The latest monthly revenue numbers from the Indiana Gaming Commission (IGC) show some good and bad news.
We’ll start with the good. The figures for June, released this past week, ended the 2021-22 fiscal year. Not only was the $689 million in tax revenue more than $107 million – or 18.2% – better than the 2020-21 fiscal year, it also was the best return for the state in nine years, when it collected $752.4 million, according to IGC data.
It’s the first time Indiana collected more than $600 million in total gaming taxes since it received $602.4 million in 2017-18.
In June, Indiana collected $60.1 million in wagering taxes from the 12 licensed commercial casinos. That pushed the total wagering tax for the year to $606.1 million.
The $60.1 million tax was based on taxable adjusted gross receipts of $188.7 million for the casinos in June.
Hard Rock Northern Indiana, the land-based casino in Gary that opened in May 2021, led all the Indiana casinos with $31.4 million in AGR for the month. Horseshoe Hammond, another Northwest Indiana venue, was second with was AGR of $28.3 million. Horseshoe Indianapolis, a racino in Shelbyville, reported $23 million, and Caesars Southern Indiana finished the month with $19.6 million.
Indiana Sports Betting Handle, Tax Revenue Rise
In addition to the wagering tax, which is a progressive tax based on revenues generated by each casino, Indiana also gets a share of the supplemental tax, a $3 tax for each admission that’s split evenly between the state, the casino’s host city, and its host county. The state also levies a 9.5% tax on sports betting revenues.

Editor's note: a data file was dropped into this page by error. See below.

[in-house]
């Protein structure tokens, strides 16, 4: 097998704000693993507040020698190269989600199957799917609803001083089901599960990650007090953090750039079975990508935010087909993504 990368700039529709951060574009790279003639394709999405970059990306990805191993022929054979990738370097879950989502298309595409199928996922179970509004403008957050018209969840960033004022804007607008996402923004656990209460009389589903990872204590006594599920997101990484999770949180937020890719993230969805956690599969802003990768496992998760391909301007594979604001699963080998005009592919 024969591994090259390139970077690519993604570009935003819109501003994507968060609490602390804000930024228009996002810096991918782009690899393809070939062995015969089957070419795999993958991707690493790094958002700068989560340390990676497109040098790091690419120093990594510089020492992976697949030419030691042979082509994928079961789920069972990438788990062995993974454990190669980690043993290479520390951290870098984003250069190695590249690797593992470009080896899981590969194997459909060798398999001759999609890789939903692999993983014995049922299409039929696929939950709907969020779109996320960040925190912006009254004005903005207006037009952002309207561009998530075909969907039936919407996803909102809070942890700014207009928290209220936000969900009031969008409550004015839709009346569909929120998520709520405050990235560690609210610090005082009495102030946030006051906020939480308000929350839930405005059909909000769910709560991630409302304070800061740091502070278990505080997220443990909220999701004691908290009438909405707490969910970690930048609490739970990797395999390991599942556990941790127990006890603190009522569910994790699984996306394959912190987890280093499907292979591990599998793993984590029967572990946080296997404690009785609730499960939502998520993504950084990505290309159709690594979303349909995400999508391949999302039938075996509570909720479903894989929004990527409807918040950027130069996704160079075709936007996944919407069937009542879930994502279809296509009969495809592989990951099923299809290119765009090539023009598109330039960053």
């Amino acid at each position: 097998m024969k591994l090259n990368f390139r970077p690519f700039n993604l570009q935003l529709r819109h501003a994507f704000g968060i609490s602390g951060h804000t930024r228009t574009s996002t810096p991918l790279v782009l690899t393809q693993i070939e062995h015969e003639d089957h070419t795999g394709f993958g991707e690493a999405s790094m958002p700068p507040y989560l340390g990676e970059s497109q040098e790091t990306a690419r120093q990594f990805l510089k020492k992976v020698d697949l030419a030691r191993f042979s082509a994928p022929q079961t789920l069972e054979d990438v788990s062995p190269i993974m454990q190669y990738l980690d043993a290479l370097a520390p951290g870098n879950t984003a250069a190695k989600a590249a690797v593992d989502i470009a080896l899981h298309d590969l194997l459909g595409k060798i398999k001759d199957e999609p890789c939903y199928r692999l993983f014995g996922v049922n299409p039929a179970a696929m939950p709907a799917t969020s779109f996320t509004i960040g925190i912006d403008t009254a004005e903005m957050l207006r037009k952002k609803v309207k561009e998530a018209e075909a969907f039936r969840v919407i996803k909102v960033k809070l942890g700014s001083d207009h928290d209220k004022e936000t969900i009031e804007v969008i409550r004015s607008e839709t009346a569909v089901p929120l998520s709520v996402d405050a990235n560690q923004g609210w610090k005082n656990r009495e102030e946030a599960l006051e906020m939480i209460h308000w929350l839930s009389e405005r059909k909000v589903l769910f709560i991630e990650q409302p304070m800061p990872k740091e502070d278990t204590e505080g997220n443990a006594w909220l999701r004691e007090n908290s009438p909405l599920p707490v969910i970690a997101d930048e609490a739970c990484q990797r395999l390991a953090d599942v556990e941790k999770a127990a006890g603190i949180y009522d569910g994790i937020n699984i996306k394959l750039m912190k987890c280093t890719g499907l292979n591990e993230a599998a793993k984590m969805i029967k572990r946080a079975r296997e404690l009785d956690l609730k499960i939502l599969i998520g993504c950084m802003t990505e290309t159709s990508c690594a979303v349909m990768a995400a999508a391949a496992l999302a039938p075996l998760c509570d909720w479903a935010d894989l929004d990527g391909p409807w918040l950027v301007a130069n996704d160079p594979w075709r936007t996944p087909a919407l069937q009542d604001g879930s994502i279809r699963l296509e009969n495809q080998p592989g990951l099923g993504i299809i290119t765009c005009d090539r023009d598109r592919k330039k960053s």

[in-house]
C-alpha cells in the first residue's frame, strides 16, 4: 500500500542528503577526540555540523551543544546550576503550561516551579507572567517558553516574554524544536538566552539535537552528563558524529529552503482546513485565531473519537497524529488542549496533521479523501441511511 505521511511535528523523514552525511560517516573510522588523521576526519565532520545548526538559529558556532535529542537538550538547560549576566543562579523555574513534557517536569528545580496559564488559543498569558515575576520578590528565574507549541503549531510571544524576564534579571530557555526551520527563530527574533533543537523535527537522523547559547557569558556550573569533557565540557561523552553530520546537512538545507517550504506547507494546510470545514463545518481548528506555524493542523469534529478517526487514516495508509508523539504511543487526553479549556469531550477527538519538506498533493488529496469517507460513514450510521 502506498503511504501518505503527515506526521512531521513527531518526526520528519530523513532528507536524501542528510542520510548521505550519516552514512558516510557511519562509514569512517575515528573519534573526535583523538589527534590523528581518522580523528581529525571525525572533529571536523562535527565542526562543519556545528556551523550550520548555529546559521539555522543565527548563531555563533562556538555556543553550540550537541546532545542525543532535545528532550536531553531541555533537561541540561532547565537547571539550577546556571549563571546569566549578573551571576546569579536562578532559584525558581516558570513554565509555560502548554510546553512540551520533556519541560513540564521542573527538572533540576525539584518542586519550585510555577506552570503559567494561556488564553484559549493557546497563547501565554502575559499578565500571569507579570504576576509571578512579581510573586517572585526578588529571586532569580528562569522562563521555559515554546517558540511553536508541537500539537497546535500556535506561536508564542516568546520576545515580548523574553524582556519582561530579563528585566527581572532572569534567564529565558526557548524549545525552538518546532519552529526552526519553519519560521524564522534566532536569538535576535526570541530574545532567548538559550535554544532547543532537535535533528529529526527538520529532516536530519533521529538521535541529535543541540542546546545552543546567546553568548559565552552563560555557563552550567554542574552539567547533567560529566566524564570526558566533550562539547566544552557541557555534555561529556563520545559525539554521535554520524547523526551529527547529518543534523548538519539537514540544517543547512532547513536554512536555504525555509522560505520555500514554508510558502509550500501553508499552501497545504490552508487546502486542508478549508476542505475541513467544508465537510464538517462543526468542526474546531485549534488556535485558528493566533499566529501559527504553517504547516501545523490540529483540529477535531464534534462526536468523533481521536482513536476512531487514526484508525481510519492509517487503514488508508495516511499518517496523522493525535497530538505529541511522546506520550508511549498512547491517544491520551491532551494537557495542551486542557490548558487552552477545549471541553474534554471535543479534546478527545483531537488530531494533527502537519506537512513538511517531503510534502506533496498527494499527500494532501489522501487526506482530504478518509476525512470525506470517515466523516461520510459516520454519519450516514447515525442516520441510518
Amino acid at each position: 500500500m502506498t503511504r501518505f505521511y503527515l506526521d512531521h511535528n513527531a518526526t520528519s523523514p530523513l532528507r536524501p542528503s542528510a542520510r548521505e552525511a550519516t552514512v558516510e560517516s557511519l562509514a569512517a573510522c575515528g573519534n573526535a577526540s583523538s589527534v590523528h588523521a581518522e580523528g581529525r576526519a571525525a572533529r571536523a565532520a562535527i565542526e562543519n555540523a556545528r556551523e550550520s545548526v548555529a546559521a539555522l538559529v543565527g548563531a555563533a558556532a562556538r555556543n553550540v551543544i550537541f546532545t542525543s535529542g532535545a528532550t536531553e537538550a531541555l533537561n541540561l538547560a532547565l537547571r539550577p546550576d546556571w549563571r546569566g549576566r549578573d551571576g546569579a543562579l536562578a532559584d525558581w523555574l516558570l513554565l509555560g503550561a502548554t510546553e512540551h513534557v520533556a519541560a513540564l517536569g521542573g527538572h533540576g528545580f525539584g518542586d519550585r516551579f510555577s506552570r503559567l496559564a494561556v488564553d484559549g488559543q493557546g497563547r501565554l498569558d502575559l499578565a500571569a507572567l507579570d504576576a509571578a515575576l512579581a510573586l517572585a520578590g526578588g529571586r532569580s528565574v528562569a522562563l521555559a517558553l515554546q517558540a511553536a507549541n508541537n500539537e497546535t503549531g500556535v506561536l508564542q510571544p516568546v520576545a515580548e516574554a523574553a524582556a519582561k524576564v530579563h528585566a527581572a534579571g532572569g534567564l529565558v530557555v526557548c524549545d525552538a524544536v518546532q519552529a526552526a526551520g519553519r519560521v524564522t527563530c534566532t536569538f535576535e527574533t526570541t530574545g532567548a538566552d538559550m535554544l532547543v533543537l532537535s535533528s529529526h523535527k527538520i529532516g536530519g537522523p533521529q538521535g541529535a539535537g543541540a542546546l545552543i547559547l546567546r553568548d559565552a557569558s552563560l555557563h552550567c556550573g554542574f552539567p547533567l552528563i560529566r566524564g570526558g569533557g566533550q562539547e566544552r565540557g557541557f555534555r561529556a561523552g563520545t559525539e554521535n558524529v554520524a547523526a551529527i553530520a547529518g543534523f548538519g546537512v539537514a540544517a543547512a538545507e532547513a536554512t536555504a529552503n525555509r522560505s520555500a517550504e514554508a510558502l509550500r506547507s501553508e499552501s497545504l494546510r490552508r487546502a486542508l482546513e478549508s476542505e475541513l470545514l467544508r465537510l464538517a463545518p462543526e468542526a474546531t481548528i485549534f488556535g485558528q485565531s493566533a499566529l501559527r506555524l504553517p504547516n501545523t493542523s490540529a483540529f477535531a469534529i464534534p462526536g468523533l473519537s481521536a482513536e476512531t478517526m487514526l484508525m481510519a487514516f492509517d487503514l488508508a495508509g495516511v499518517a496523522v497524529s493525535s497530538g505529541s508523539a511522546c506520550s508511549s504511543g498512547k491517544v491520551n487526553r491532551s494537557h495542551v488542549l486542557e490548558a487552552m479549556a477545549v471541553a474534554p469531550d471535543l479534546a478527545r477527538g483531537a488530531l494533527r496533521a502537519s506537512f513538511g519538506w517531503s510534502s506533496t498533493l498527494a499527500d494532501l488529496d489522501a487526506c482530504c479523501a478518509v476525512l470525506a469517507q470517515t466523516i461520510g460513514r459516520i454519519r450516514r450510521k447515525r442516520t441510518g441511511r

Speaking of sports, Indiana reported a total handle of $256.3 million from its licensed sportsbooks in June. That’s $10 million more than what was bet in June 2021, according to IGC data.
Compared to May, the handle fell by nearly $52 million. That’s expected, though, since the basketball season ended in early June, and the only regular action now is baseball and golf.
While betting increased slightly for the month compared to last year, the sportsbooks found less money in their pockets. June’s taxable AGR was $15.8 million, or $9.6 million less than June 2021. It’s also nearly $14.9 million less than the sportsbooks won in May.
Online wagering accounted for 93.1% of the June handle, with FanDuel and DraftKings once again easily the top two books in the state. FanDuel’s online app reported a handle of $79.4 million and revenues of $5.5 million, while DraftKings took $70.8 million in bets and won $3.3 million.
For the year, the state’s sportsbooks took more than $4.43 billion in wagers for the 21-22 fiscal year. That’s up from the $2.9 billion wagered in 2020-21. While football reigns supreme in most sports betting states, Hoosiers love their hardwood action. Basketball accounted for $1.29 billion of the wagers, according to the IGC.
Parlay wagers made up another $1.16 billion, while Hooser gamblers (and those trekking in from neighboring states) placed $776 million in football bets.
Indiana collected $31.2 million in sports wagering taxes for the 21-22 fiscal year. That’s an increase of 37.4% from the $22.7 million the state received last year.
Casino Revenues Fall as Inflation Rises
Now, on to the bad news for Indiana. Casino revenues fell for the third consecutive month in June.
The IGC report shows that casinos won $197.2 million last month before free play and other deductions. That represents a nearly 7% decline from the $211.9 million the casinos won in May.
June’s figure is also down more than 16% from the $235.2 million casinos reported in March.
The three consecutive declines at area casinos come as inflation reaches levels the US has not seen in more than 40 years. The US Bureau of Labor Statistics reported a 9.1% annual inflation rate for June. That’s the highest the country has seen since November 1981.
Inflation has had a tremendous impact on prices for food and gas as well as other products consumers need on a regular basis. According to Mastercard SpendingPulse, spending on fuel and convenience goods went up 55.7% in June, compared to pre-pandemic June 2019 figures. Grocery spending over the same timeframe is up 24.8%.
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